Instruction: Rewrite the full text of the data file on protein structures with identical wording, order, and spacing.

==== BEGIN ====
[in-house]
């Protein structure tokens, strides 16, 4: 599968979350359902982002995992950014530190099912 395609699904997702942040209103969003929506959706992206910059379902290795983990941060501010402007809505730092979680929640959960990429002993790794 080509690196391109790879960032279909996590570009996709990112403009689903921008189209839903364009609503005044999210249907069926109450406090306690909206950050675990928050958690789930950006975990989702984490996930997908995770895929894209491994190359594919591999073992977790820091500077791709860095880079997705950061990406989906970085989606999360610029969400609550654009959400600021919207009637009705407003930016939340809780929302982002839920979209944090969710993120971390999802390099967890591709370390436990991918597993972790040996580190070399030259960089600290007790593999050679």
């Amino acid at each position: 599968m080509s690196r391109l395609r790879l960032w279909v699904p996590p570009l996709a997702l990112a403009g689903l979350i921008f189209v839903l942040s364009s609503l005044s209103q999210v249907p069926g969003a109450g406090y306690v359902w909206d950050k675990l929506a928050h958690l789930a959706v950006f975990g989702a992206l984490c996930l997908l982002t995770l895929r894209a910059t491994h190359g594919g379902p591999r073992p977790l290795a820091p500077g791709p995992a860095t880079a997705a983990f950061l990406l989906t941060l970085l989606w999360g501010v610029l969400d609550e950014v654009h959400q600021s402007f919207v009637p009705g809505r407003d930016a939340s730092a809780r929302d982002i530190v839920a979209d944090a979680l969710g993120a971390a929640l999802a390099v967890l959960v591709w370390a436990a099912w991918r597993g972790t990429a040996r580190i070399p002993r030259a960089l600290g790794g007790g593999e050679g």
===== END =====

[in-house]
């Protein structure tokens, strides 16, 4: 599968979350359902982002995992950014530190099912 395609699904997702942040209103969003929506959706992206910059379902290795983990941060501010402007809505730092979680929640959960990429002993790794 080509690196391109790879960032279909996590570009996709990112403009689903921008189209839903364009609503005044999210249907069926109450406090306690909206950050675990928050958690789930950006975990989702984490996930997908995770895929894209491994190359594919591999073992977790820091500077791709860095880079997705950061990406989906970085989606999360610029969400609550654009959400600021919207009637009705407003930016939340809780929302982002839920979209944090969710993120971390999802390099967890591709370390436990991918597993972790040996580190070399030259960089600290007790593999050679």
């Amino acid at each position: 599968m080509s690196r391109l395609r790879l960032w279909v699904p996590p570009l996709a997702l990112a403009g689903l979350i921008f189209v839903l942040s364009s609503l005044s209103q999210v249907p069926g969003a109450g406090y306690v359902w909206d950050k675990l929506a928050h958690l789930a959706v950006f975990g989702a992206l984490c996930l997908l982002t995770l895929r894209a910059t491994h190359g594919g379902p591999r073992p977790l290795a820091p500077g791709p995992a860095t880079a997705a983990f950061l990406l989906t941060l970085l989606w999360g501010v610029l969400d609550e950014v654009h959400q600021s402007f919207v009637p009705g809505r407003d930016a939340s730092a809780r929302d982002i530190v839920a979209d944090a979680l969710g993120a971390a929640l999802a390099v967890l959960v591709w370390a436990a099912w991918r597993g972790t990429a040996r580190i070399p002993r030259a960089l600290g790794g007790g593999e050679g």